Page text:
It’s tricky to know what to say to someone struggling.
You know you should reach out, but you don’t want to say the wrong thing. So you let the silence linger and feel rubbish for doing so.
The ALAN method is a tool developed by CALM (Campaign Against Living Miserably) to help get the conversation started, and make us all more comfortable checking in on someone who seems to be having a tough time.
It’s easy to remember and just as easy to do. Learn it, remember it, and have it in your mental back pocket for the next time you’re nervous about bringing up someone’s wellbeing.
Think of it as introducing a pal to a guy called Alan, then tick off each step.
Ask open questions, such as ‘how are you doing?’. Give the person time to open up if they need.
It’s okay to say you’re worried, or that you’re not sure how to start the conversation but you wanted to see if they’re okay.
Asking is the very first step in breaking down that wall and making a connection in someone’s time of need.
Once you’ve asked a question, make sure you actually listen to the answer. Be patient and let them say what they need.
Try to just listen, rather than attempting to solve any problem. Lots of people just need to vent – and even by chipping in with advice you could unintentionally cut them off or dismiss their feelings.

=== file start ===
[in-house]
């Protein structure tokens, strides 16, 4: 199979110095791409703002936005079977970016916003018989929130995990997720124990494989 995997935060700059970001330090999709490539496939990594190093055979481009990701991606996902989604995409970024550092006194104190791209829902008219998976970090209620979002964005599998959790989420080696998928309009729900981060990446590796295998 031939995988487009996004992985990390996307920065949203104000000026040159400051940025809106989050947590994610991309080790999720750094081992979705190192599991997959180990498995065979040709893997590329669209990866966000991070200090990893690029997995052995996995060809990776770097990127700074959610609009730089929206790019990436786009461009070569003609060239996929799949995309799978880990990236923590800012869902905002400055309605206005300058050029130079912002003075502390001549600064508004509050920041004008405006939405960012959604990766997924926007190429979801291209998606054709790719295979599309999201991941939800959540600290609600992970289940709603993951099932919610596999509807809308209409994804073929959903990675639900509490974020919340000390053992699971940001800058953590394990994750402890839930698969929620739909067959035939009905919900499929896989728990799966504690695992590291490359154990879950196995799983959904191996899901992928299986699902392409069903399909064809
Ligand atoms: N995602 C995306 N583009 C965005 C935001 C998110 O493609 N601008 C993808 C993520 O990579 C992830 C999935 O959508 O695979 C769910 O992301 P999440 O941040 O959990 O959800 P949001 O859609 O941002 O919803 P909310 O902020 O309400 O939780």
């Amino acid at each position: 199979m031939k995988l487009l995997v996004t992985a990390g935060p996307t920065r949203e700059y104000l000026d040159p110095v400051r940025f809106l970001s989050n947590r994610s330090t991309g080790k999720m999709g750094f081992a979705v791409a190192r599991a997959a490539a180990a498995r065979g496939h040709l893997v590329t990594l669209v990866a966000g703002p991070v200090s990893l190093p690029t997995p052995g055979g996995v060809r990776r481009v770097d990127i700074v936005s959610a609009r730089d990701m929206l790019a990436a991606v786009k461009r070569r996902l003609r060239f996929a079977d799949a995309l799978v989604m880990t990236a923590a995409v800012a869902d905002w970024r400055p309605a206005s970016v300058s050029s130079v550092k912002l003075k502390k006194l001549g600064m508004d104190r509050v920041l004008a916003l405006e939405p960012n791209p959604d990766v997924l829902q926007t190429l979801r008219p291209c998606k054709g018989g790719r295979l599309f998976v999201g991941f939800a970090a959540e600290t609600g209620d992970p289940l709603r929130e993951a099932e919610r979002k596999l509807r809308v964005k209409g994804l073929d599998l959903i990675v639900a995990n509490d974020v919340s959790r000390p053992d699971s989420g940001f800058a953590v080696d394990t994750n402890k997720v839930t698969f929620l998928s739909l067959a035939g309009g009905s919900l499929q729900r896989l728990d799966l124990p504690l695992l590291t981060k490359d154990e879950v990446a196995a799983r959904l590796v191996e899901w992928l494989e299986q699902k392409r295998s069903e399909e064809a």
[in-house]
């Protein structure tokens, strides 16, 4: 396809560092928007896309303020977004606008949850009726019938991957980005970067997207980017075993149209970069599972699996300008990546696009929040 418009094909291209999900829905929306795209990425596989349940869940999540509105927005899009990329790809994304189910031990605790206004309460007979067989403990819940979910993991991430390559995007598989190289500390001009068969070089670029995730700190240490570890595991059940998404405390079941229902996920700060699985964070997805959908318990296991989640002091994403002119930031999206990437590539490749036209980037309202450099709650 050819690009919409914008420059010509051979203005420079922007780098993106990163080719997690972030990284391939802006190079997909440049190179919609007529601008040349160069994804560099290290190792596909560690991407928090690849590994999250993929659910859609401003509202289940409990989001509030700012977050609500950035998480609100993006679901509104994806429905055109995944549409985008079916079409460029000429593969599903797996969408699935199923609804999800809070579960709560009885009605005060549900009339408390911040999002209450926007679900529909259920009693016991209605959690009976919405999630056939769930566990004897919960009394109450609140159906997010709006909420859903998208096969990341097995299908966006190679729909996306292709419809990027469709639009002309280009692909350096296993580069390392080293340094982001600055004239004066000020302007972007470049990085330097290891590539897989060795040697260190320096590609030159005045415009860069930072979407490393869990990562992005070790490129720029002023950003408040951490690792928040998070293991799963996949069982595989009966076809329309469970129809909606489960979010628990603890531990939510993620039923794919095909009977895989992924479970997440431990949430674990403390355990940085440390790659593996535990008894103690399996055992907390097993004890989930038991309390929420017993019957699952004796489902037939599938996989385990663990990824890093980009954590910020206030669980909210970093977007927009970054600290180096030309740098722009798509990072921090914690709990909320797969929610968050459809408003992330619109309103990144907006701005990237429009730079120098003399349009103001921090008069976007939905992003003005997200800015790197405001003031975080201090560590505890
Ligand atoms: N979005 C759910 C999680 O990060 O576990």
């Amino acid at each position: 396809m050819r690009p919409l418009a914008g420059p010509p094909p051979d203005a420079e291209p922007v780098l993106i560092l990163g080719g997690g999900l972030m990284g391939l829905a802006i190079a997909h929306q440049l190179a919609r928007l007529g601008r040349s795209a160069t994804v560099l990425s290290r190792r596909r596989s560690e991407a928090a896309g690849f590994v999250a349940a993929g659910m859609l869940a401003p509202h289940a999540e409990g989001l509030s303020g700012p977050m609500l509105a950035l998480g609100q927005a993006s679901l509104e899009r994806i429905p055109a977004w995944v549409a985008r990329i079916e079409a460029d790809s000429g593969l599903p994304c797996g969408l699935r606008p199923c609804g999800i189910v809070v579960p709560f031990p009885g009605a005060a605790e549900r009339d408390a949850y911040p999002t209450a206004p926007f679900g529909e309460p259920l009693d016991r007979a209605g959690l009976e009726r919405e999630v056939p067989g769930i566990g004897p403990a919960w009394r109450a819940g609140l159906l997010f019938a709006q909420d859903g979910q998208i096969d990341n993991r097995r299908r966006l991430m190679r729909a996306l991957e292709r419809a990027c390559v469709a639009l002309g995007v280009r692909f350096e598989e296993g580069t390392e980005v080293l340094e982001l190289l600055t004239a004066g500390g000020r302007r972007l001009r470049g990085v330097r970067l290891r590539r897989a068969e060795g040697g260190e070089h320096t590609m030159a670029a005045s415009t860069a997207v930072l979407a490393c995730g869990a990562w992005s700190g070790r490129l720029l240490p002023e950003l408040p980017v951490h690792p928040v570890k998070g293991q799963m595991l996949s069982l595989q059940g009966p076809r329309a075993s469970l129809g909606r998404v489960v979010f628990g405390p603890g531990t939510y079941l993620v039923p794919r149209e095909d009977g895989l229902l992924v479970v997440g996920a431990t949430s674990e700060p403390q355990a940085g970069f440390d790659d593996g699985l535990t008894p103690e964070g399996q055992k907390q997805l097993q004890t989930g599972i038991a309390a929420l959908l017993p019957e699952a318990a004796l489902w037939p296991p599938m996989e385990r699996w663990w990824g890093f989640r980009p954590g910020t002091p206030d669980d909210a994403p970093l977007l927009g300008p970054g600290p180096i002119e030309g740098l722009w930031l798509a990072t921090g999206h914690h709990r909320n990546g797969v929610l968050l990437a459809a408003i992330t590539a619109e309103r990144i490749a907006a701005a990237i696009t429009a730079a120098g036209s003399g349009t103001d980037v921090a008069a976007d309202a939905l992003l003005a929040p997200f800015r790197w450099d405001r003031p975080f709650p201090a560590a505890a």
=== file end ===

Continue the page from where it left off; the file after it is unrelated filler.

Create a plan of action to get them feeling better.
It’s a good idea to set SMART (another acronym, handy) goals – tasks that are specific, measurable, attainable, relevant, and timely. So rather than a general ‘I want to feel happier’, break that goal down into more manageable chunks; say, calling and booking a doctor’s appointment by this time next week, or planning to meet up again this coming Friday.
Let your friend know what support is out there and arrange a time for you to check back in.
Let them know they’re not in this alone.
Build a support network of friends, family, and professionals (a doctor or a therapist, for example) so that the person struggling knows they have people they can turn to in any situation.
Setting up a support network isn’t just essential for the person struggling, but for you, too. You’re not alone in wanting to help, and having other people on your team will help prevent stress becoming overwhelming.
Remember that if someone seems to be at risk of suicide, it’s best to stay with them and call emergency services.